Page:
Anti-hEGFR-hIgG1NQ

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Human EGFR (cetuximab) antibody - Human IgG1, non-glycosylated
Anti-hEGFR-hIgG1NQ

Anti-hEGFR-hIgG1NQ features a mutated constant region of the human IgG1 isotype and the variable region of cetuximab. Cetuximab is a chimeric human/mouse IgG1 monoclonal antibody that targets EGFR, a cell surface receptor overexpressed in many types of cancer. EGFR is activated by binding specific ligands, including epidermal growth factor and transforming growth factor-α. Activation of EGFR promotes cell proliferation and survival, as well as angiogenesis, leading to tumor growth and metastasis. Binding of cetuximab to EGFR blocks ligand-receptor binding and induces receptor internalization and subsequent degradation. Consequently, it blocks downstream pathways which regulate cell growth and angiogenesis. In addition, it induces cell death through antibody-dependent cell-mediated cytotoxicity (ADCC) [1,2]. Cetuximab has been approved by the FDA for the treatment of metastatic colorectal cancer and metastatic squamous cell carcinoma of the head and neck  [3].

Anti-hEGFR-hIgG1 contains a N-glycosylation mutation of the constant region of the human IgG1 where potential asparagine (N) glycosylation sites are substituted by glutamine (Q) residues resulting in the production of a non-glycosylated antibody. Glycosylation of an antibody has no effect on antigen binding but is essential for Fc receptor-mediated activity [4]. In non-glycosylated antibodies the effector mechanisms mediated through the Fc receptors types (FcγRI, FcγRII, FcγRIII) and the C1q component of complement are severely compromised or ablated [5]. This antibody has been produced in CHO cells and purified by affinity chromatography with protein G.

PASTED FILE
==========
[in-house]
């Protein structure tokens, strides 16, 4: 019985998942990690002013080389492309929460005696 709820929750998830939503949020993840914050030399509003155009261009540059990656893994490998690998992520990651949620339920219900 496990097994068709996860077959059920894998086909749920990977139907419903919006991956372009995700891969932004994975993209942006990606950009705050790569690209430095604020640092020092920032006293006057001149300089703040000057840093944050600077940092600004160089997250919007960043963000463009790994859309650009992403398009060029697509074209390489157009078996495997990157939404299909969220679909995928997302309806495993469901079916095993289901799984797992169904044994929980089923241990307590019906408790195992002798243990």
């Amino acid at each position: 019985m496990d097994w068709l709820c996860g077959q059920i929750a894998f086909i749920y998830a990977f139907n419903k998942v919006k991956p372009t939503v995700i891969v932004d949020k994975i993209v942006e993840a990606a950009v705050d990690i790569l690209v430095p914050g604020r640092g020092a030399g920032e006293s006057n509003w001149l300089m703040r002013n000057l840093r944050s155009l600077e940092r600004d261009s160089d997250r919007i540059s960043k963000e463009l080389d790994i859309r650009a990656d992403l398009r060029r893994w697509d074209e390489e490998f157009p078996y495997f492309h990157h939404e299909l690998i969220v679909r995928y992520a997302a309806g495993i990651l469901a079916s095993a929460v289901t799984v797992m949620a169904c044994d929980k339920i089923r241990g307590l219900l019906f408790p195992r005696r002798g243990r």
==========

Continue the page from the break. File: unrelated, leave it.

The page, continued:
Applications:  

Anti-hEGFR-hIgG1NQ can be used with Anti-hEGFR-hIgG1 to study the impact of effector functions.

References:

  1. Kurai J. et al., 2007. Antibody-dependent cellular cytotoxicity mediated by cetuximab against lung cancer cell lines. Clin Cancer Res. 3(5):1552-61.
  2. Kimura H. et al., 2007. Antibody-dependent cellular cytotoxicity of cetuximab against tumor cells with wild-type or mutant epidermal growth factor receptor. Cancer Sci. 98(8):1275-80.
  3. Vincenzi B. et al., 2010. Cetuximab: from bench to bedside. Curr Cancer Drug Targets. 10(1):80-95.
  4. Arnold J. et al., 2007. The impact of glycosylation on the biological function and structure of human immunoglobulins. Annu Rev Immunol 25:21-50.
  5. Jefferis R., 2009. Glycosylation as a strategy to improve antibody-based therapeutics. Nat Rev Drug Discov. 8:226-34.

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